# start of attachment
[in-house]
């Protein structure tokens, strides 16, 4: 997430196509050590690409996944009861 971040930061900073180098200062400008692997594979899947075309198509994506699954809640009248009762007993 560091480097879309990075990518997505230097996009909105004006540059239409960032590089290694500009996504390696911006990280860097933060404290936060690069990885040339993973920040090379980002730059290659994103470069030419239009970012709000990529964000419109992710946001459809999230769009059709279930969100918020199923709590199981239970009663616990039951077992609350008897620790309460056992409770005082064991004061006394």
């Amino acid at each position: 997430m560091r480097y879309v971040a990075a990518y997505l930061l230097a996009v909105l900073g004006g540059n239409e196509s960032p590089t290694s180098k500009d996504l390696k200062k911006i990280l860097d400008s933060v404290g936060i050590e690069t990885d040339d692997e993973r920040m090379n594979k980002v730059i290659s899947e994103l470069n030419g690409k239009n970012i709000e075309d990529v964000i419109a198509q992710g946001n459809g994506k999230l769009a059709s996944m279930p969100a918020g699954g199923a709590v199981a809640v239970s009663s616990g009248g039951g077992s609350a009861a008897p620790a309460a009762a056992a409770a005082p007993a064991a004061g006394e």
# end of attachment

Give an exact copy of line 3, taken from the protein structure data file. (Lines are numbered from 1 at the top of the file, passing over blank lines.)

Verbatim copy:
């Amino acid at each position: 997430m560091r480097y879309v971040a990075a990518y997505l930061l230097a996009v909105l900073g004006g540059n239409e196509s960032p590089t290694s180098k500009d996504l390696k200062k911006i990280l860097d400008s933060v404290g936060i050590e690069t990885d040339d692997e993973r920040m090379n594979k980002v730059i290659s899947e994103l470069n030419g690409k239009n970012i709000e075309d990529v964000i419109a198509q992710g946001n459809g994506k999230l769009a059709s996944m279930p969100a918020g699954g199923a709590v199981a809640v239970s009663s616990g009248g039951g077992s609350a009861a008897p620790a309460a009762a056992a409770a005082p007993a064991a004061g006394e």